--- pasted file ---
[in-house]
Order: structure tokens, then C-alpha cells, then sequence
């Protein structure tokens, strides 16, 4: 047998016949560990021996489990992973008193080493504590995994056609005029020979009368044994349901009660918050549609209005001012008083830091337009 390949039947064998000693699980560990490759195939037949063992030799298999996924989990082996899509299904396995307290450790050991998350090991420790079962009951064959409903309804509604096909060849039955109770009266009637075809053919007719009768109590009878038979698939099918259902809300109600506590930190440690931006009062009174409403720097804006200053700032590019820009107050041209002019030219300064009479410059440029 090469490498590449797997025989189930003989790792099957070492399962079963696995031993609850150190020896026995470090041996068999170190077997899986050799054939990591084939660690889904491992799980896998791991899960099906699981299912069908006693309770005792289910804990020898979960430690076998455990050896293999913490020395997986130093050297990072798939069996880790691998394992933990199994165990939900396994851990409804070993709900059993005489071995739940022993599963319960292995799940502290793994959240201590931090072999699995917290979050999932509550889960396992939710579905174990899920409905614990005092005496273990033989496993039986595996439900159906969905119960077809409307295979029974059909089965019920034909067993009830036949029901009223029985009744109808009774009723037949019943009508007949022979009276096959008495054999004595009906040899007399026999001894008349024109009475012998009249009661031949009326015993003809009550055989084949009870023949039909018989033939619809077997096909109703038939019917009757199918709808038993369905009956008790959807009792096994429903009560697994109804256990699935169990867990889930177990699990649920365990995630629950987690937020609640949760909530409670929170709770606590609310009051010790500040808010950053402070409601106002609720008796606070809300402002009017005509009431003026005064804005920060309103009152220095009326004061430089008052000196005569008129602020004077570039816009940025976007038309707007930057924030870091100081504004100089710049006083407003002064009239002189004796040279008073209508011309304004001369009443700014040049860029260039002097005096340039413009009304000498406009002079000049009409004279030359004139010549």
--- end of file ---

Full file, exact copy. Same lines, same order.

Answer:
[in-house]
Order: structure tokens, then C-alpha cells, then sequence
């Protein structure tokens, strides 16, 4: 047998016949560990021996489990992973008193080493504590995994056609005029020979009368044994349901009660918050549609209005001012008083830091337009 390949039947064998000693699980560990490759195939037949063992030799298999996924989990082996899509299904396995307290450790050991998350090991420790079962009951064959409903309804509604096909060849039955109770009266009637075809053919007719009768109590009878038979698939099918259902809300109600506590930190440690931006009062009174409403720097804006200053700032590019820009107050041209002019030219300064009479410059440029 090469490498590449797997025989189930003989790792099957070492399962079963696995031993609850150190020896026995470090041996068999170190077997899986050799054939990591084939660690889904491992799980896998791991899960099906699981299912069908006693309770005792289910804990020898979960430690076998455990050896293999913490020395997986130093050297990072798939069996880790691998394992933990199994165990939900396994851990409804070993709900059993005489071995739940022993599963319960292995799940502290793994959240201590931090072999699995917290979050999932509550889960396992939710579905174990899920409905614990005092005496273990033989496993039986595996439900159906969905119960077809409307295979029974059909089965019920034909067993009830036949029901009223029985009744109808009774009723037949019943009508007949022979009276096959008495054999004595009906040899007399026999001894008349024109009475012998009249009661031949009326015993003809009550055989084949009870023949039909018989033939619809077997096909109703038939019917009757199918709808038993369905009956008790959807009792096994429903009560697994109804256990699935169990867990889930177990699990649920365990995630629950987690937020609640949760909530409670929170709770606590609310009051010790500040808010950053402070409601106002609720008796606070809300402002009017005509009431003026005064804005920060309103009152220095009326004061430089008052000196005569008129602020004077570039816009940025976007038309707007930057924030870091100081504004100089710049006083407003002064009239002189004796040279008073209508011309304004001369009443700014040049860029260039002097005096340039413009009304000498406009002079000049009409004279030359004139010549």